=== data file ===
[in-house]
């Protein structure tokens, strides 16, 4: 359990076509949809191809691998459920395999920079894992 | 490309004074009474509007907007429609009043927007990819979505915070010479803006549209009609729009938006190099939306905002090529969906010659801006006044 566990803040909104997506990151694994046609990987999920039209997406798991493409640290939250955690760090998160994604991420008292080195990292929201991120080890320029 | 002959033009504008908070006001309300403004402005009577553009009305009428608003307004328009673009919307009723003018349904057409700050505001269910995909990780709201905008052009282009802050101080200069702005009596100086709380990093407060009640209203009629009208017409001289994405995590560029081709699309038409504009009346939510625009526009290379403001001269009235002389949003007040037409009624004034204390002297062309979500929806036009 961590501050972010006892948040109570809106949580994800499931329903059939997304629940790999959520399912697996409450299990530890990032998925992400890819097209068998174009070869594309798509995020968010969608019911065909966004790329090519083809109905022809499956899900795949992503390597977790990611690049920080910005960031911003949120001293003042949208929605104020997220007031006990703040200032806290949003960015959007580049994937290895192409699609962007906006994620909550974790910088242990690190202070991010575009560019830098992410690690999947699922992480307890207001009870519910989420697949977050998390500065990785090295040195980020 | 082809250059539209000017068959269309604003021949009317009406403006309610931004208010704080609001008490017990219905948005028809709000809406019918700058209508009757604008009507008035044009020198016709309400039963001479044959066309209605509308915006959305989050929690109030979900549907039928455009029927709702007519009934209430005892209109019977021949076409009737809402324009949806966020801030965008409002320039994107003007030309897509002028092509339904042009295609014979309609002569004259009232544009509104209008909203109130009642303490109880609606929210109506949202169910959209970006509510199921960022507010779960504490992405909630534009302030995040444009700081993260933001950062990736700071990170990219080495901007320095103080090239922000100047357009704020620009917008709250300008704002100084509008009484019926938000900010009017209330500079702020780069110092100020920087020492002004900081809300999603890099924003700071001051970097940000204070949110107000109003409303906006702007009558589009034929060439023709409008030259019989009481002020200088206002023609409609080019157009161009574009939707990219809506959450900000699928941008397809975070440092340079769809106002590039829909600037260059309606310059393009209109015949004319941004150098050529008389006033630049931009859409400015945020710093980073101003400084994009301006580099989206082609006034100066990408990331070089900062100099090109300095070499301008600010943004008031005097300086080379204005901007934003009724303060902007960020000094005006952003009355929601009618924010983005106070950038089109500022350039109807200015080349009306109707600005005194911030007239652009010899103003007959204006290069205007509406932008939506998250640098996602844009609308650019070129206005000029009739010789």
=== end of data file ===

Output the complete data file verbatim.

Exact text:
[in-house]
């Protein structure tokens, strides 16, 4: 359990076509949809191809691998459920395999920079894992 | 490309004074009474509007907007429609009043927007990819979505915070010479803006549209009609729009938006190099939306905002090529969906010659801006006044 566990803040909104997506990151694994046609990987999920039209997406798991493409640290939250955690760090998160994604991420008292080195990292929201991120080890320029 | 002959033009504008908070006001309300403004402005009577553009009305009428608003307004328009673009919307009723003018349904057409700050505001269910995909990780709201905008052009282009802050101080200069702005009596100086709380990093407060009640209203009629009208017409001289994405995590560029081709699309038409504009009346939510625009526009290379403001001269009235002389949003007040037409009624004034204390002297062309979500929806036009 961590501050972010006892948040109570809106949580994800499931329903059939997304629940790999959520399912697996409450299990530890990032998925992400890819097209068998174009070869594309798509995020968010969608019911065909966004790329090519083809109905022809499956899900795949992503390597977790990611690049920080910005960031911003949120001293003042949208929605104020997220007031006990703040200032806290949003960015959007580049994937290895192409699609962007906006994620909550974790910088242990690190202070991010575009560019830098992410690690999947699922992480307890207001009870519910989420697949977050998390500065990785090295040195980020 | 082809250059539209000017068959269309604003021949009317009406403006309610931004208010704080609001008490017990219905948005028809709000809406019918700058209508009757604008009507008035044009020198016709309400039963001479044959066309209605509308915006959305989050929690109030979900549907039928455009029927709702007519009934209430005892209109019977021949076409009737809402324009949806966020801030965008409002320039994107003007030309897509002028092509339904042009295609014979309609002569004259009232544009509104209008909203109130009642303490109880609606929210109506949202169910959209970006509510199921960022507010779960504490992405909630534009302030995040444009700081993260933001950062990736700071990170990219080495901007320095103080090239922000100047357009704020620009917008709250300008704002100084509008009484019926938000900010009017209330500079702020780069110092100020920087020492002004900081809300999603890099924003700071001051970097940000204070949110107000109003409303906006702007009558589009034929060439023709409008030259019989009481002020200088206002023609409609080019157009161009574009939707990219809506959450900000699928941008397809975070440092340079769809106002590039829909600037260059309606310059393009209109015949004319941004150098050529008389006033630049931009859409400015945020710093980073101003400084994009301006580099989206082609006034100066990408990331070089900062100099090109300095070499301008600010943004008031005097300086080379204005901007934003009724303060902007960020000094005006952003009355929601009618924010983005106070950038089109500022350039109807200015080349009306109707600005005194911030007239652009010899103003007959204006290069205007509406932008939506998250640098996602844009609308650019070129206005000029009739010789």